Both of Vermont's major party gubernatorial candidates say they support a long-term plan to clean up Lake Champlain and other waterways in Vermont, but neither candidate is offering a plan to pay for it.
According to a report released last year by State Treasurer Beth Pearce, Vermont needs to find at least $25 million a year for the next 20 years to help finance the state's share of a comprehensive cleanup plan for waterways throughout the state, including Lake Champlain.
During the 2018 session, lawmakers wrestled with finding a targeted long-term tax source to pay for this cleanup plan but they were unable to agree on a specific approach. No action was taken and more studies were ordered.
Democratic gubernatorial candidate Christine Hallquist, who's just been endorsed by the Vermont chapter of the Sierra Club, says she's committed to a long-term cleanup plan but she thinks it's a mistake to identify a funding source at this time.
"I'm not going to sit here and define where that's going to come from because that's the type of leadership that doesn't work — that's called 'command and control,'" said Hallquist. “We all have to get together and agree where that money is going to come from and there are lots of good ideas where it can come from, but ultimately it's going to be a collaborative decision."
But Hallquist didn’t want to identify what some of those "good ideas" might be.
"I'm not going to say what ideas I find acceptable. We're going to make this decision together,” said Hallquist. “We will make those investments."
Gov. Phil Scott says he also supports a long-term cleanup plan, but he wants it done without creating a new tax source.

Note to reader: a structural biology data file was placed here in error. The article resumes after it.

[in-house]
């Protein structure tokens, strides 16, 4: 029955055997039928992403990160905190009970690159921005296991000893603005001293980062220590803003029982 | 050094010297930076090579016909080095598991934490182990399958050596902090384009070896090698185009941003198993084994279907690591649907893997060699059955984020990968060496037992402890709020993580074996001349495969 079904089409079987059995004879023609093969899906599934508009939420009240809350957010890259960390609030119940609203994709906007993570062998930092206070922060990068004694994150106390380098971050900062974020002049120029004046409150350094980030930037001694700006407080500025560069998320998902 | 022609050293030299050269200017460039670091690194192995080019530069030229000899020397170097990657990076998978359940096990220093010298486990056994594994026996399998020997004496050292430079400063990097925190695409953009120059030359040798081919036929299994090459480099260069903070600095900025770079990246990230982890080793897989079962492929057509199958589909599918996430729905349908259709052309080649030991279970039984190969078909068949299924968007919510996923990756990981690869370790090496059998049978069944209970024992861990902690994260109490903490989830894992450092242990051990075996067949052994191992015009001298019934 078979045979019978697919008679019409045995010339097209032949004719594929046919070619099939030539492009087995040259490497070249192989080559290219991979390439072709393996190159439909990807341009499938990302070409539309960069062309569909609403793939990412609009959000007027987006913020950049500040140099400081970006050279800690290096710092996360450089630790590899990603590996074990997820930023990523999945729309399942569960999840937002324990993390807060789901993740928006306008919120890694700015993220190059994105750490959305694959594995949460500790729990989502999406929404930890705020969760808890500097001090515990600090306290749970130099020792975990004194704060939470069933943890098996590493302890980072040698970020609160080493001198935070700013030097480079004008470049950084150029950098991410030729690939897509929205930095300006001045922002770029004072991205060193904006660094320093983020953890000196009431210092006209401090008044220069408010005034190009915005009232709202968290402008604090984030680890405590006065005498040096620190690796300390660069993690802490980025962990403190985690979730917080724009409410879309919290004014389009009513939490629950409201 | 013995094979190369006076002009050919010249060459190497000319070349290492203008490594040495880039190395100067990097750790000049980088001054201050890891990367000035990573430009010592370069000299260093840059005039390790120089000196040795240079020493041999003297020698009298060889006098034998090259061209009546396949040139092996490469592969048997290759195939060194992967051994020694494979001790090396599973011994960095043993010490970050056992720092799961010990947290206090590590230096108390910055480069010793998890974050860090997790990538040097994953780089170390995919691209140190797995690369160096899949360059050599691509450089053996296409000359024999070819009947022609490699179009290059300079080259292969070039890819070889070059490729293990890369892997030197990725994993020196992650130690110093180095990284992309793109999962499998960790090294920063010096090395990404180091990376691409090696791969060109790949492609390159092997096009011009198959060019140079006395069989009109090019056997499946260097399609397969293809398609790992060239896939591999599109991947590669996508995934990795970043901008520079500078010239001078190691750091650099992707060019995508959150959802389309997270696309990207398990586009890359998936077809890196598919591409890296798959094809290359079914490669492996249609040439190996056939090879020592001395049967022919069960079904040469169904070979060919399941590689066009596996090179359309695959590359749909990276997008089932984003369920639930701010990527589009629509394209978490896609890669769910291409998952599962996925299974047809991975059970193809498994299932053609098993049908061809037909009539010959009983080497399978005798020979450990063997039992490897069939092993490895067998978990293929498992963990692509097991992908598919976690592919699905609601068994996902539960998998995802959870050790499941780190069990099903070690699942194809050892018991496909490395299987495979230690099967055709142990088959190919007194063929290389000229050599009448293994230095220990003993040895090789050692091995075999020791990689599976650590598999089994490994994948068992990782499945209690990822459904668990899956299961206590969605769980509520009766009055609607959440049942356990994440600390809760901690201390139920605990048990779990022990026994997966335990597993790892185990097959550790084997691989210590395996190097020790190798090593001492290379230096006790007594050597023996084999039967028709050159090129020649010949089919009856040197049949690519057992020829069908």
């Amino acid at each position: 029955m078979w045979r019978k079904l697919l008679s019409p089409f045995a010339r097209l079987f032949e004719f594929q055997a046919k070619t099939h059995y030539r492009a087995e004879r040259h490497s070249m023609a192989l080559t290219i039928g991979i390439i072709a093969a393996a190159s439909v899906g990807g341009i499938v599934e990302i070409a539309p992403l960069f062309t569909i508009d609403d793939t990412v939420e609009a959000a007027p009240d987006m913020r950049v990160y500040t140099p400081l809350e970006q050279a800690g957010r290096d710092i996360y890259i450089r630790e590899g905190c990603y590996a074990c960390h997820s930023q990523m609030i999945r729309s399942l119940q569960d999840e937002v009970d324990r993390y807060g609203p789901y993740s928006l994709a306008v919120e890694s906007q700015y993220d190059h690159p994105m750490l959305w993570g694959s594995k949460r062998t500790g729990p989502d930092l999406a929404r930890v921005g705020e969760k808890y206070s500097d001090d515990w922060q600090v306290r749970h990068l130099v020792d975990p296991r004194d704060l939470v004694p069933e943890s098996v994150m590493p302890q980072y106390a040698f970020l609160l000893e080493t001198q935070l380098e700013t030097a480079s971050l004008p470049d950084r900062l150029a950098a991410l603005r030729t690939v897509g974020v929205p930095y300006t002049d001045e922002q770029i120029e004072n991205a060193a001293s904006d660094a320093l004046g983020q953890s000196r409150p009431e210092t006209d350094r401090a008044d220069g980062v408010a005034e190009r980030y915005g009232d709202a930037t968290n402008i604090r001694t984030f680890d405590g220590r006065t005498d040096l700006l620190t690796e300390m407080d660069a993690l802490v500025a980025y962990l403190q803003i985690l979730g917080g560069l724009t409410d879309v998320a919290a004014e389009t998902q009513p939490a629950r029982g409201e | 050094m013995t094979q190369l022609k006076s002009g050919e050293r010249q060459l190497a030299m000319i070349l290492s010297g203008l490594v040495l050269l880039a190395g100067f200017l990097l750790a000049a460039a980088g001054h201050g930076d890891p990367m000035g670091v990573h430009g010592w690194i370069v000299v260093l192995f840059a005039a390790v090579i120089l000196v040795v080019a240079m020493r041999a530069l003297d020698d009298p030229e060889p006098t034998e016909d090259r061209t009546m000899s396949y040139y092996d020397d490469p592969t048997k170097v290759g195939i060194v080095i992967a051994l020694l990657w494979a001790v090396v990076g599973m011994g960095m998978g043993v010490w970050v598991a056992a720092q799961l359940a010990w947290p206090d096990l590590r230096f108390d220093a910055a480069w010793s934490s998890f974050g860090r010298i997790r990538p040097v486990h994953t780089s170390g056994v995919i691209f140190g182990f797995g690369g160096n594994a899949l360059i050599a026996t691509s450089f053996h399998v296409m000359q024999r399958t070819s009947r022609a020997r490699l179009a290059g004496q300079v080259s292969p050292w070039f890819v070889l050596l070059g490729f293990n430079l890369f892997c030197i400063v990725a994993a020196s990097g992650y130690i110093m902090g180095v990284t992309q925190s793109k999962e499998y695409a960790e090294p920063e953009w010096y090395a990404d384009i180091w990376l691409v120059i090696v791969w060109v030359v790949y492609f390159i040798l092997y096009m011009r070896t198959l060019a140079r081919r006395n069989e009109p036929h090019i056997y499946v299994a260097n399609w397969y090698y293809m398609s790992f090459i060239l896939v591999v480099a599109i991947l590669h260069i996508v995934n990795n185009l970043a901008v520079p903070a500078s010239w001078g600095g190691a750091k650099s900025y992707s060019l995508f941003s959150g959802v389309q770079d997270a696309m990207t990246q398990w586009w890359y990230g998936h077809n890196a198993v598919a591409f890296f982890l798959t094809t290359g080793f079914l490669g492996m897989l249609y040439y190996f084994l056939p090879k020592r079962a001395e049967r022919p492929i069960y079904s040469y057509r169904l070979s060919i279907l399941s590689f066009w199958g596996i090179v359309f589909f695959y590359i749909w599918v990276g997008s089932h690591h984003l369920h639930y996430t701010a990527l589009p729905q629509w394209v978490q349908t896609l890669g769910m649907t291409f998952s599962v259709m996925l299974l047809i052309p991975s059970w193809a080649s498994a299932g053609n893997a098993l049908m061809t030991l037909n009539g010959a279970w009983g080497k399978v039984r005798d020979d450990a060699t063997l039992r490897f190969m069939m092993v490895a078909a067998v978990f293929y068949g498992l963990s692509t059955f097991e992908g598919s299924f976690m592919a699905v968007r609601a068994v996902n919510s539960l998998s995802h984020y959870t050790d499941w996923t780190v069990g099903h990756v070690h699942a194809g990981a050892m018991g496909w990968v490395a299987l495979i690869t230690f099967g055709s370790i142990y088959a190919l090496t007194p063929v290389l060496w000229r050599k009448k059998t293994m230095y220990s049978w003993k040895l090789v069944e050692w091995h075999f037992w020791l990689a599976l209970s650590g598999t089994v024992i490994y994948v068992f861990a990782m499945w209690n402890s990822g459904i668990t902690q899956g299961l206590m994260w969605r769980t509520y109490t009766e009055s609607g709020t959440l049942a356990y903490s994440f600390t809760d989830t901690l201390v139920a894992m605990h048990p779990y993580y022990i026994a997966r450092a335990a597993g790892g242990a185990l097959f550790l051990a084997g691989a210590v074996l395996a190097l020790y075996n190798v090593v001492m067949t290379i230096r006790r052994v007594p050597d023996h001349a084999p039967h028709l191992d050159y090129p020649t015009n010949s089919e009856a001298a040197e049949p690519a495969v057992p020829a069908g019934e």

"We're spending more money in the last two years — a 70 percent increase over previous years — so we're, I'm committed to water quality and water quality funding,” said Scott. “I'm just not interested in providing another tax."
Scott says there's time to consider different funding possibilities.
These include fees that would be generated by a proposed electric power line that would be buried under Lake Champlain and would bring power from Hydro-Québec to southern New England — it's a project known as TDI New England.
The future of the project may hinge on whether the state of Massachusetts will choose that option to bring Hydro-Québec power to the Bay State. So far it has declined to do that.
"TDI is still an opportunity for us to receive more funding if Massachusetts decides to go with us, which I think they will eventually,” said Scott.
Scott says he is working on a water quality funding proposal, but he doesn't plan to release the details until January.